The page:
Sea Picture

Delicate Aquamarine & Pearl Brooch from Great Britain, circa 1905

From time immemorial, Britain's society and fashion, its tastes and trade, have been centred on the sea. The British fleet has crisscrossed the seas for centuries, creating a world empire and bringing home untold treasures from everywhere. This circumstance also influenced the art creation of the British. On October 5, 1899, Clara Butt sang the premiere of "Sea Pictures" by Edgar Elgar, the great English composer. For this she was dressed as a mermaid, for Elgar's song circle is concerned with the sea and its mystical inhabitants. The audience was so enraptured by Elgar's music and Butt's performance that a short time later she was invited by Queen Victoria to sing again as a mermaid, accompanied by Elgar on the piano, at Balmoral Castle in Scotland.... The whisper of the sea seems to have been caught in the brooch here, created shortly after that period when Elgar's "Sea Slumber Song" became an earworm for English society. Three faceted, seawater blue aquamarines form the piece's sparkling trim, and four small Oriental pearls are set in with the blue gemstones arranged in a light, elegant row. The brooch is a so-called collar brooch, which was worn at the beginning of the century in the middle of the collar of high-necked blouses. Today, of course, the pin can also decorate the outfit in other places. We have discovered the brooch in Frankfurt am Main. Dare to try and wear the piece of jewellery with its sea theme while listening to Elgar's "Sea Pictures" - perhaps you will be as enchanted as Queen Victoria once was?

The aquamarine is a gemstone that immediately captivates almost all gemstone lovers. Mineralogically, aquamarine is a variety of the mineral beryl, the group of minerals that also includes emerald and heliodor. The most important deposits of this gemstone are found in Madagascar and Brazil, where the most beautiful, so-called Santa Maria aquamarines are mined in the city of Ceará. As the protective stone of seafarers, the gemstone of lovers or as a stone that promises wisdom - for thousands of years the aquamarine has been one of the most valued gemstones in the world. Even in ancient times, people revered it for its brilliance and its color, which is reminiscent of the sea and cloudless skies. According to tradition, it was also believed that the gemstone could appease the god of the sea, Poseidon: sailors therefore threw aquamarines overboard during wild storms to soothe the fury of the sea god. In the Middle Ages, aquamarines were placed in the reliquaries of saints, often as peepholes so that one could look inside the goldsmith's work, for aquamarines are usually particularly pure and without inclusions. The brightest, whitest beryls were even used to make spectacle lenses - which is where our word for them comes from!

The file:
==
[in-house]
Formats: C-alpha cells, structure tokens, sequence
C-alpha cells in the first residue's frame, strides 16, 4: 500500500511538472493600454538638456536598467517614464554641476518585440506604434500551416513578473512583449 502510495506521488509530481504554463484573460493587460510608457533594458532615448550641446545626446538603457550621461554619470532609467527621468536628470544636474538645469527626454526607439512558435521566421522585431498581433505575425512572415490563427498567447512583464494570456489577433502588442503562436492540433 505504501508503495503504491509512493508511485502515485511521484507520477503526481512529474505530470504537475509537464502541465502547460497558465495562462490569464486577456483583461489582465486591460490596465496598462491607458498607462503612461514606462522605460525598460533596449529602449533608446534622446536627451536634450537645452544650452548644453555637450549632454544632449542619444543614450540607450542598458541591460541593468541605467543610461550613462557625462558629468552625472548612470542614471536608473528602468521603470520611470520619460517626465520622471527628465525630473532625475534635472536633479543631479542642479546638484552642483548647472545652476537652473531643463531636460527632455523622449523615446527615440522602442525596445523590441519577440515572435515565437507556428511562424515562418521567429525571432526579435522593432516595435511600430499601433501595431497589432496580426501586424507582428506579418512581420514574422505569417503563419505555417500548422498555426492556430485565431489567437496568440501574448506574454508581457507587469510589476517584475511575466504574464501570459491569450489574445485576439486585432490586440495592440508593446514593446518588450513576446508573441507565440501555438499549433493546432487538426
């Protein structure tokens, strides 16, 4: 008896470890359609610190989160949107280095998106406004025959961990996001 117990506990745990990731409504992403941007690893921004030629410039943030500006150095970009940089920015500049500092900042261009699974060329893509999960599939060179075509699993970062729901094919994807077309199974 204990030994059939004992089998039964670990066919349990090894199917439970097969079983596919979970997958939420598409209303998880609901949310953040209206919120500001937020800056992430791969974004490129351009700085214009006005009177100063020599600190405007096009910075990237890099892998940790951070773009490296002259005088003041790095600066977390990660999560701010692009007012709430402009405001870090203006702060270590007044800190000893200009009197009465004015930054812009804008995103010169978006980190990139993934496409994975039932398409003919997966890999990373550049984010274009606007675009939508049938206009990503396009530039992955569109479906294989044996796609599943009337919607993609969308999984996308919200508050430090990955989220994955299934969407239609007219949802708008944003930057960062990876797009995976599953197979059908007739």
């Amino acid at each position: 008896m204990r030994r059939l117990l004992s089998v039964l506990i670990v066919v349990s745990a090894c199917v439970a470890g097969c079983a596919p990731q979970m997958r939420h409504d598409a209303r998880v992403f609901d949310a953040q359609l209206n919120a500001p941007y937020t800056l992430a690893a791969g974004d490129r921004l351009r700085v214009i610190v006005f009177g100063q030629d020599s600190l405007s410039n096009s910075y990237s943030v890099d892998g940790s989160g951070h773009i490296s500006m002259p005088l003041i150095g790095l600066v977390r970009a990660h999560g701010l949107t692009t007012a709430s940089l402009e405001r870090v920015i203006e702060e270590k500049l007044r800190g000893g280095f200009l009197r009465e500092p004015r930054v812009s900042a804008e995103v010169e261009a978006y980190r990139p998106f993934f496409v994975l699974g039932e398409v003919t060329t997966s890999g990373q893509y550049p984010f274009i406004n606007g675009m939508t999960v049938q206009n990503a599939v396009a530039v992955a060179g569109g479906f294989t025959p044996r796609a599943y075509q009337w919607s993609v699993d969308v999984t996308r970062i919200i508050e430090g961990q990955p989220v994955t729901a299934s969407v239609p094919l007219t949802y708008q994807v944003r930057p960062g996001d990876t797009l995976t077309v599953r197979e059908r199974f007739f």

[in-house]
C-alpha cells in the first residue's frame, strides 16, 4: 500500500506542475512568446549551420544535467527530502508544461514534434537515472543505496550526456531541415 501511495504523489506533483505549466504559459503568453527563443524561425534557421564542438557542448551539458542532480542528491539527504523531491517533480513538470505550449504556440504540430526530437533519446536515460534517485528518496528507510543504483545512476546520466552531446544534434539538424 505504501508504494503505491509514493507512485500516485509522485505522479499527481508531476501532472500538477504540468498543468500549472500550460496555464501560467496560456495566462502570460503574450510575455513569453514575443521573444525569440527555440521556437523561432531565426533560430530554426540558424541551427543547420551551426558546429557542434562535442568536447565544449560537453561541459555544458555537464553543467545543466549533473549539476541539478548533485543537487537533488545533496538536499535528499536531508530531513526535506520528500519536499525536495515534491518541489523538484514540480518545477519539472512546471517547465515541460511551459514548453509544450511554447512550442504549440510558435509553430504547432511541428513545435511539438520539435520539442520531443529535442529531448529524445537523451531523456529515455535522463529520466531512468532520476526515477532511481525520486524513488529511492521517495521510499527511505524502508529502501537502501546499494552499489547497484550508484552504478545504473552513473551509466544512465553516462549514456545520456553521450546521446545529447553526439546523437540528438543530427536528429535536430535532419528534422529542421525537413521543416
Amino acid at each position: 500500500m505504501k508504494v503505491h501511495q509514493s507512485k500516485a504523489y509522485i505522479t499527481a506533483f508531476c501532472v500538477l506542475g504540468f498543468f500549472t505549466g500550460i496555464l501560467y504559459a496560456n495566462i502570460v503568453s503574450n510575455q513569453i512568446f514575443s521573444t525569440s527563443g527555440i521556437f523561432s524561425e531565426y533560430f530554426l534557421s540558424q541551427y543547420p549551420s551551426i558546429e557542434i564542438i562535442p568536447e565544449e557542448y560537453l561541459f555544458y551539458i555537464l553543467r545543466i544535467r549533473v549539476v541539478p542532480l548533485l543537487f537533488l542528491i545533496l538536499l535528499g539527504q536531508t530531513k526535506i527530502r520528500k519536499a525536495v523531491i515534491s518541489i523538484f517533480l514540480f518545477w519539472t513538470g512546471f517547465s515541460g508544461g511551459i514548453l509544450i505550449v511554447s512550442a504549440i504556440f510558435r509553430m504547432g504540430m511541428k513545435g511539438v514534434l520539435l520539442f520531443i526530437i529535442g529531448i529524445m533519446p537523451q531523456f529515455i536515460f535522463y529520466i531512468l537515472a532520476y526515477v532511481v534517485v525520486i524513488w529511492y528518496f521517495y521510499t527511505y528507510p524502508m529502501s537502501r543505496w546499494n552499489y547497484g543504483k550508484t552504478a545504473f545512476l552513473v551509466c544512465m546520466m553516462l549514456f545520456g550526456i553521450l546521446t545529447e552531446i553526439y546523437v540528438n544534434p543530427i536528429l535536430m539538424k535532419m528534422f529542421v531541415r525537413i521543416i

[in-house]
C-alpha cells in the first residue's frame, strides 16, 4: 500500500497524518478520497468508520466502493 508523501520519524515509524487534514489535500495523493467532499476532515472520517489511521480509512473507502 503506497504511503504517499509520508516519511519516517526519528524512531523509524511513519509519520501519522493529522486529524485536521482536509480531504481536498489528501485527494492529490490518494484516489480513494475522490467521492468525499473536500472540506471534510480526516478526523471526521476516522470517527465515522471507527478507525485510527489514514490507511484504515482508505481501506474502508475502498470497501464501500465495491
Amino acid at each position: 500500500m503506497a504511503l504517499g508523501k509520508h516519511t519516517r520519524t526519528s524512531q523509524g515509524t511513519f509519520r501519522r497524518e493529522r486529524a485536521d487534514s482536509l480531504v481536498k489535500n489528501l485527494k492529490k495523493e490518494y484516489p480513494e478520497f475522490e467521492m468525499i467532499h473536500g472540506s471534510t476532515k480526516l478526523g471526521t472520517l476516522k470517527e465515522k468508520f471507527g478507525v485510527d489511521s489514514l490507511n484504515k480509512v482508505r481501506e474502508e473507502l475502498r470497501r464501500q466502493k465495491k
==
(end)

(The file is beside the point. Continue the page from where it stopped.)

We want you to be 100% satisfied! For that reason, we examine, describe and photograph all of our jewellery with the utmost care.

You can rely on our years of experience in the trade and our expertise as a professional art historians for reviews of the antique jewellery. As a member of various trader organisations and the British Society of Jewellery Historians, we remain committed to the highest possible degree of accuracy. In our descriptions, we always also indicate any signs of age and defects and never hide them in our photos – this saves you from any unpleasant surprises when your package arrives.

Should you for some reason not be satisfied, please don’t hesitate to contact us so that we can begin to find a solution together. In any case, you can return any article within 30 days and we will refund the full purchase price.


We want you to be 100% satisfied! That’s why we examine, describe and photograph all our jewellery with the utmost care.

If for any reason you are still not satisfied, contact us and we will find a mutual solution immediately. Regardless, you can return any item within 30 days and we will refund you the full purchase price.